To restore trust in financial services, regulators and supervisors remain heavily focused on the fundamental governance and cultural drivers of decision‑making and customer treatment in firms.

In 2020 across Europe, much of the attention will remain on banks which, according to Andrea Enria, Chair of the Supervisory Board of the ECB, have not “done enough so far” to reform their governance and risk management. In some countries, such as Ireland and South Africa, the focus is already spreading to other sectors. We expect a similar progression, albeit at variable pace, across other jurisdictions.

There will be continued focus on the suitability and effectiveness of the board and senior managers, including efforts to harmonise the assessment of fitness and propriety through the next review of CRD. More immediately, the ECB will continue to scrutinise how NEDs’ declared time commitment allows them adequately to oversee, monitor and challenge the business. In Ireland, firms will need to be in a position to demonstrate what action they have taken to detect and address any weakness in their fitness and probity arrangements, following concerns expressed by the central bank about a lack of industry awareness of regulatory requirements.

Supervisors will focus, with increasing intrusiveness, on the extent to which the board’s desired culture is embedded and operative across all levels of a firm, particularly in customer‑facing and risk and control functions. Whilst continuing to scrutinise the “tone from the top”, supervisors will focus increasingly on the “tone from above” in recognition that many employees take their cultural and behavioural cues from their immediate bosses. Accordingly, supervisors will scrutinise how far firms’ middle management transmit and reinforce the firm’s purpose, values and desired behaviours, as set by the board, to front‑line staff.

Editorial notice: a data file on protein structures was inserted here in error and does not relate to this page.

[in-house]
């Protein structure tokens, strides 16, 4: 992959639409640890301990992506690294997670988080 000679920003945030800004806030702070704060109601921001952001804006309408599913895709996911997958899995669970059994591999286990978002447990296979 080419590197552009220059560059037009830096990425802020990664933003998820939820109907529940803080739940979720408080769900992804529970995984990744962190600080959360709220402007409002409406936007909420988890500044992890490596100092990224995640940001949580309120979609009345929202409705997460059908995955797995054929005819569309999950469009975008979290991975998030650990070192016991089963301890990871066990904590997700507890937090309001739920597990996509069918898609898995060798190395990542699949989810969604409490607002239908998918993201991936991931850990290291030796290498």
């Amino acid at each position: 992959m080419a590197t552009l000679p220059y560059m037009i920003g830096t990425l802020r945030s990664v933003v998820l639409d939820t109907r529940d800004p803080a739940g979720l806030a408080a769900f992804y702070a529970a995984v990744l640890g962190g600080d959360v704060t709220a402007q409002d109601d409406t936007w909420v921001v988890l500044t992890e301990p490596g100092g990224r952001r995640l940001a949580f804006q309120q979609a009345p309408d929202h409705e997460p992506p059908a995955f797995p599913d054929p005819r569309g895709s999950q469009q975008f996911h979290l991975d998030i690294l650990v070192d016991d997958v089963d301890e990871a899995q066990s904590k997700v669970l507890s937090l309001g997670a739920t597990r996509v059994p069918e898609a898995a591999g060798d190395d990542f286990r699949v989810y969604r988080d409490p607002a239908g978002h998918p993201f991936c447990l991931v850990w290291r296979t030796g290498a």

Supervisors will also continue to challenge on diversity, putting the onus on firms to address a lack of diversity, particularly at the board and senior management level and in succession plans. In the absence of improvement, some regulators are signalling a willingness to consider, in time, rejecting board candidates on the grounds of diversity. Gender balance will remain an important measure but supervisors will increasingly look for evidence of wider “cognitive diversity” and whether firms have in place policies to ensure the board has sufficiently diverse experiences, knowledge and perspectives.

In parallel, supervisors will look for evidence that firms are fostering cultures where employees routinely feel able to “speak up” or escalate problems without fear. Firms will need to demonstrate that they actively monitor issues being raised by employees, and take credible action to address them. Serious misconduct (e.g. sexual harassment) will increasingly be viewed as prima facie evidence of a fundamental cultural failing within firms.

In the UK, the FCA will conduct ever more searching examinations of individual firms’ declared purpose (that is, the reason why a firm exists) with the aim of probing the underlying cultural drivers and whether these are delivering acceptable outcomes for consumers, firms and markets.

Supervisors will continue to harness accountability regimes in their drive to improve firm culture. The introduction of an accountability regime was one of the key recommendations of the Financial Markets Review in South Africa, whilst in Europe, the European Commission is seeking views on the benefits and drawbacks of an accountability regime under CRD. In Ireland, the Individual Accountability Framework will look to enhance individual accountability and strengthen central bank enforcement powers in this area. The implementation of any such regimes will result in increasingly adverse consequences for firms and individuals when misconduct or other regulatory failings have occurred.

This article is part of the Deloitte's EMEA Centre for Regulatory Strategy Financial Markets Regulatory Outlook 2020.